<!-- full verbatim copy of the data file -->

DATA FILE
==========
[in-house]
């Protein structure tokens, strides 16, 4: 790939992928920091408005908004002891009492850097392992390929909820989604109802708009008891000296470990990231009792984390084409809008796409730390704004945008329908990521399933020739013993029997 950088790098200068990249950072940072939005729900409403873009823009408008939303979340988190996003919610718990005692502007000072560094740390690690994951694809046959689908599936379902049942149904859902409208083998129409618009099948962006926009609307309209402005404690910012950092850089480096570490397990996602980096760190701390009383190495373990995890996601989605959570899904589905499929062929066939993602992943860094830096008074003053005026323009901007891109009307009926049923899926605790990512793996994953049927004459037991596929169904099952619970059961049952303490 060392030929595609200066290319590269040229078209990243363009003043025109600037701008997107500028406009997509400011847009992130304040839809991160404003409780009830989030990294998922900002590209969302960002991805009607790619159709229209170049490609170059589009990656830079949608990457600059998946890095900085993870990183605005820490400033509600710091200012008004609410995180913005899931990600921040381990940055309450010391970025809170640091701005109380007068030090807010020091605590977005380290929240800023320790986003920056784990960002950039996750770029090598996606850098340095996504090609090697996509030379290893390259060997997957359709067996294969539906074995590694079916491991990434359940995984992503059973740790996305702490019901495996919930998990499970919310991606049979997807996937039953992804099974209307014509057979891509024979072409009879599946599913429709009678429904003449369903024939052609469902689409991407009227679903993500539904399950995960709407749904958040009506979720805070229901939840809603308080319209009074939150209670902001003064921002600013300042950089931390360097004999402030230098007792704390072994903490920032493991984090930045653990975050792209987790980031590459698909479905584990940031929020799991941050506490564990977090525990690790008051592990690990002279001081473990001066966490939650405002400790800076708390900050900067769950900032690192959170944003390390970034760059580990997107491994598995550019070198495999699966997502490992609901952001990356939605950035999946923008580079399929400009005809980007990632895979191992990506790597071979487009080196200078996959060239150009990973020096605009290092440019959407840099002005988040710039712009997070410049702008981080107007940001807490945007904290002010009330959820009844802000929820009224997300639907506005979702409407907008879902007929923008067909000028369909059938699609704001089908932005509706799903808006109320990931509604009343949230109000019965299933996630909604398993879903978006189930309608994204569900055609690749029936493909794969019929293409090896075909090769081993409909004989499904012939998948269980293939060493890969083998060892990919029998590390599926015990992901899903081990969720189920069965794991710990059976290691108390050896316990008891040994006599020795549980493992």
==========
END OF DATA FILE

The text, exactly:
[in-house]
């Protein structure tokens, strides 16, 4: 790939992928920091408005908004002891009492850097392992390929909820989604109802708009008891000296470990990231009792984390084409809008796409730390704004945008329908990521399933020739013993029997 950088790098200068990249950072940072939005729900409403873009823009408008939303979340988190996003919610718990005692502007000072560094740390690690994951694809046959689908599936379902049942149904859902409208083998129409618009099948962006926009609307309209402005404690910012950092850089480096570490397990996602980096760190701390009383190495373990995890996601989605959570899904589905499929062929066939993602992943860094830096008074003053005026323009901007891109009307009926049923899926605790990512793996994953049927004459037991596929169904099952619970059961049952303490 060392030929595609200066290319590269040229078209990243363009003043025109600037701008997107500028406009997509400011847009992130304040839809991160404003409780009830989030990294998922900002590209969302960002991805009607790619159709229209170049490609170059589009990656830079949608990457600059998946890095900085993870990183605005820490400033509600710091200012008004609410995180913005899931990600921040381990940055309450010391970025809170640091701005109380007068030090807010020091605590977005380290929240800023320790986003920056784990960002950039996750770029090598996606850098340095996504090609090697996509030379290893390259060997997957359709067996294969539906074995590694079916491991990434359940995984992503059973740790996305702490019901495996919930998990499970919310991606049979997807996937039953992804099974209307014509057979891509024979072409009879599946599913429709009678429904003449369903024939052609469902689409991407009227679903993500539904399950995960709407749904958040009506979720805070229901939840809603308080319209009074939150209670902001003064921002600013300042950089931390360097004999402030230098007792704390072994903490920032493991984090930045653990975050792209987790980031590459698909479905584990940031929020799991941050506490564990977090525990690790008051592990690990002279001081473990001066966490939650405002400790800076708390900050900067769950900032690192959170944003390390970034760059580990997107491994598995550019070198495999699966997502490992609901952001990356939605950035999946923008580079399929400009005809980007990632895979191992990506790597071979487009080196200078996959060239150009990973020096605009290092440019959407840099002005988040710039712009997070410049702008981080107007940001807490945007904290002010009330959820009844802000929820009224997300639907506005979702409407907008879902007929923008067909000028369909059938699609704001089908932005509706799903808006109320990931509604009343949230109000019965299933996630909604398993879903978006189930309608994204569900055609690749029936493909794969019929293409090896075909090769081993409909004989499904012939998948269980293939060493890969083998060892990919029998590390599926015990992901899903081990969720189920069965794991710990059976290691108390050896316990008891040994006599020795549980493992």